There is a principle in business that successful leaders who create successful outcomes know well. The leaders who manage their business Capacity and Volume equations are the ones who are most likely to achieve business outcomes.
Leaders who make decisions that support balancing the relationship between their business’ Capacity and Volume are aware of the impact that every decision has on success. Keeping Capacity and Volume in alignment makes good fiscal sense.
Capacity is the set of resources that are needed to perform the essential business functions and processes within an organization. People and automation are two examples of Capacity. Capacity can be managed and manipulated to meet the demands of the volume.
Volume is the amount of work that comes into a business, the requests for services or products from its customers. Orders and contracts are two examples of Volume. Volume is indirectly impacted by marketing, sales, and promotions can reasonably be predicted in most organizations.
Greedy leaders are driven to put more profits and money in their own pockets, and as such will make decisions that negatively impact the Capacity and Volume equilibrium. By reducing their business’ capacity by laying off people or failing to invest in automation, they are creating a shortage that cannot support the volume of work received.
The Covid-19 virus has shone a searchlight on the impact of greedy leadership on the healthcare delivery system, the supply chain management process, and the performance and behaviors of our neighbors, friends, and family.
The lack of staff in hospitals today can be attributed to the cost-cutting measures that greedy leaders took to reduce expenses and increase profits. Additionally, the costs of an education that are required to become a professional healthcare provider drives out many talented people.
Because the Covid-19 virus came on suddenly with little if any planning and preparation, not enough beds in hospitals or other faculties were made ready. By the time, there was a need for x number of beds to treat the patients, it was too late to get them set up.
The lack of durable medical equipment, like ventilators, in hospitals today is the direct result of the decision to under capaticize. This decision along with the lack of a decision about how to increase the capacity of ventilators has led to the imbalance between capacity and volume.
The supply chain management process is supported by another principle that has to do with supply and demand. When the supply chain is running as expected, the demand is being met with the supply. This is working when toilet paper is available for purchase.
When the supply chain loses its capacity in terms of people, it cannot meet the volume demands of its customers. Too few people working in the grocery stores make it impossible to deliver orders in this era of social and physical distance. People might run out of food before they get their next delivery.
When customers buy two months worth of toilet paper in two weeks, the volume has been decimated and will take time to rebound. The ongoing volume of over purchasing the toilet paper or other products results in long term shortages unnecessarily.
The number of outlets where people can buy products and services is reduced when there are not enough open to serve their community. The devastation of not having enough employees to serve the customers and failing to stock the shelves leads to many stored closing their doors.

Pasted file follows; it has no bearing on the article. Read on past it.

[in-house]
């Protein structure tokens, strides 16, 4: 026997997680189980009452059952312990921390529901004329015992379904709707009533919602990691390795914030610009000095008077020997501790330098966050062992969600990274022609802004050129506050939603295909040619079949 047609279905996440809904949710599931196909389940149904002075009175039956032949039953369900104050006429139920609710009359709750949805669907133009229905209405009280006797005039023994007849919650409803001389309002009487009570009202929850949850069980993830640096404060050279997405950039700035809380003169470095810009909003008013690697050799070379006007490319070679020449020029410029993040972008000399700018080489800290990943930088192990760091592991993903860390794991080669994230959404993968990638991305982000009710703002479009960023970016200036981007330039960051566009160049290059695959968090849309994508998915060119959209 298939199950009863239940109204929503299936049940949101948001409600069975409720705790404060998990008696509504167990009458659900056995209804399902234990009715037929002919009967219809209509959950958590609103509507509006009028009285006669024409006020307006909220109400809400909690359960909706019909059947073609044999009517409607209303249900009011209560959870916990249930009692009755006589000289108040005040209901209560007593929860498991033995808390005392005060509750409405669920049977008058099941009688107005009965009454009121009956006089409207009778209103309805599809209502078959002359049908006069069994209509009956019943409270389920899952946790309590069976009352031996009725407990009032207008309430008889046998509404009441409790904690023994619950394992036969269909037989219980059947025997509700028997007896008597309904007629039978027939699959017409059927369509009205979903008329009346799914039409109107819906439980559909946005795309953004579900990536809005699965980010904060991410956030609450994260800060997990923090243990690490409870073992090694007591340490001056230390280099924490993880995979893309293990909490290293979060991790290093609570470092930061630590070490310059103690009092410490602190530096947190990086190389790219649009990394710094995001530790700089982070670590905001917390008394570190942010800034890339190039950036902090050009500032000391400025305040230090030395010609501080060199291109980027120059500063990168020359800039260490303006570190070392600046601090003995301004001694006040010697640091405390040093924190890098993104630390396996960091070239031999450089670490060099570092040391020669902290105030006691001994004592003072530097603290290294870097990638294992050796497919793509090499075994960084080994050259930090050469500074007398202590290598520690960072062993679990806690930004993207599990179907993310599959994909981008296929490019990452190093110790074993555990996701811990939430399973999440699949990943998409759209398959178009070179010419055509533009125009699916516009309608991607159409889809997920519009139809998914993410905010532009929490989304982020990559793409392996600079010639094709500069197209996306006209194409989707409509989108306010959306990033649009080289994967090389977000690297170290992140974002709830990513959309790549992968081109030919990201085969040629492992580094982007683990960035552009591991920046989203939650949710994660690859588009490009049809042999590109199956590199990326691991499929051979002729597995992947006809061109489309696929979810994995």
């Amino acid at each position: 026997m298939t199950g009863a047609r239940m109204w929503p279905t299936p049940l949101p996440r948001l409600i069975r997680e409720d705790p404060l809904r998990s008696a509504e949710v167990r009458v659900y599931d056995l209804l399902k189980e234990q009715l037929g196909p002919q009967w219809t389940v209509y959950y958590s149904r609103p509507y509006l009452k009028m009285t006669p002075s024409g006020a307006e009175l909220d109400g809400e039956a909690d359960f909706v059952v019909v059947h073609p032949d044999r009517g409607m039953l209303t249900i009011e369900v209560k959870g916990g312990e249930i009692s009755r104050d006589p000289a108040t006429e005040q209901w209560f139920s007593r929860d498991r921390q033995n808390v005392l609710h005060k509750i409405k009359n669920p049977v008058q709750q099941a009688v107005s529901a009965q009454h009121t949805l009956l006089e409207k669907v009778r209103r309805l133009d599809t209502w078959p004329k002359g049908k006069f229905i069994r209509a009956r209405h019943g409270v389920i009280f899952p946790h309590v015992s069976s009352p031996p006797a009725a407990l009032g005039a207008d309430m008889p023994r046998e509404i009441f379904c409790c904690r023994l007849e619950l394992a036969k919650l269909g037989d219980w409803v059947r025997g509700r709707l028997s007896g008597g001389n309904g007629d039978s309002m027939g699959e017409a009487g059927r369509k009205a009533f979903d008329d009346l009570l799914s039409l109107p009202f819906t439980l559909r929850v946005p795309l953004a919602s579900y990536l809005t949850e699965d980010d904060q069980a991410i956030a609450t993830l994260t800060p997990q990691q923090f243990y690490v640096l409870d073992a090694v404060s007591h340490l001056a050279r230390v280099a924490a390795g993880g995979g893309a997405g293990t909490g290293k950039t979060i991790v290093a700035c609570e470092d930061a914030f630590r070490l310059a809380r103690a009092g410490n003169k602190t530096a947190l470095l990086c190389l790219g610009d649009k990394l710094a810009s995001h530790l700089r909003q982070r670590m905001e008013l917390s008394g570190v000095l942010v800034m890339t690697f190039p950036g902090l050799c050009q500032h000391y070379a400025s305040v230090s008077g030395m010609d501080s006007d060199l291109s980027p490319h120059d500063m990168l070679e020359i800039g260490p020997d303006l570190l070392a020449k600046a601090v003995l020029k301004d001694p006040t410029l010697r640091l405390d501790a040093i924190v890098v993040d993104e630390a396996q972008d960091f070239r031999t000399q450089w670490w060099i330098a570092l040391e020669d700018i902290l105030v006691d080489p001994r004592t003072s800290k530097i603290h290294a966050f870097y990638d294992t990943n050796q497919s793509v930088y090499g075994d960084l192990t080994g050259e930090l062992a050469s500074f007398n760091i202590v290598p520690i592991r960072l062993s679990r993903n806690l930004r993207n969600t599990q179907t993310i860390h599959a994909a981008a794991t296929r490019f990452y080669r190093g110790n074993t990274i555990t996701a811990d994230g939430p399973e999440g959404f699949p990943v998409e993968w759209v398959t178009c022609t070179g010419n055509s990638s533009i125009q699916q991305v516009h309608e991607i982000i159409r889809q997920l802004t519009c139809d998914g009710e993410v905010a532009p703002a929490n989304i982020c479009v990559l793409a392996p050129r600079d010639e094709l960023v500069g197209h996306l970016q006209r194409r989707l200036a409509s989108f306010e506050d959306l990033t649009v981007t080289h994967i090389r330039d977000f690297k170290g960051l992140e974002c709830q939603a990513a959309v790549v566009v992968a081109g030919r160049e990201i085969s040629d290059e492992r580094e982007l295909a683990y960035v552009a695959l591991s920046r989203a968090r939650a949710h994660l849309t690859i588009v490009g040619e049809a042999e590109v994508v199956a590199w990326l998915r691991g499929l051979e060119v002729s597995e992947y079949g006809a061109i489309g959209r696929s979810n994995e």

How people perform in the midst of a crisis is actually more important than how they perform in routine times. The Capacity and Volume principle can be applied to how people behave with each other.
In this current situation, there is a massive need for compassion. People’s Capacity is compromised by their own struggles leading to a misalignment between people’s ability to act compassionately and other people’s need for it.
Too many people lack the discipline required with this pandemic to stay home and stay healthy. Their Capacity to follow the simple directions seems non-present. The orders to stay home are not being complied with and as a result, are threatening the health and well-being of too many people.
Transformation requires the Capacity to see things as they are and know that they are changing to something different. The Volume of change during something like this pandemic can be overwhelming for many people. Finding the balance between the Capacity to transform and the Volume of change can be achieved by making good sound decisions.
The Covid-19 virus has brought out the best in many people and there are countless stories of some amazing acts of kindness. These stories deserve more attention and celebration than is being shared in the media and on social media. These acts of kindness are likely being done by people, who sadly do not identity as leaders.
The impact of greedy leaders’ decisions, to put profits above people, have had a role in creating this imbalance between Capacity and Volume. the recovery period for making up for the decisions may exceed the timeline for overcoming the pandemic.
Only by following the proven principles in business and living in integrity with a set of core values, can overcoming this pandemic be achieved successfully. By pulling together, with generous leadership, can this experience reinforce the principles that make businesses successful for everyone.
The lesson learned from the Capacity and Volume principle is People equals Profits and vice versa. Profits over People is out of balance with the key components of the principle, and not sustainable.
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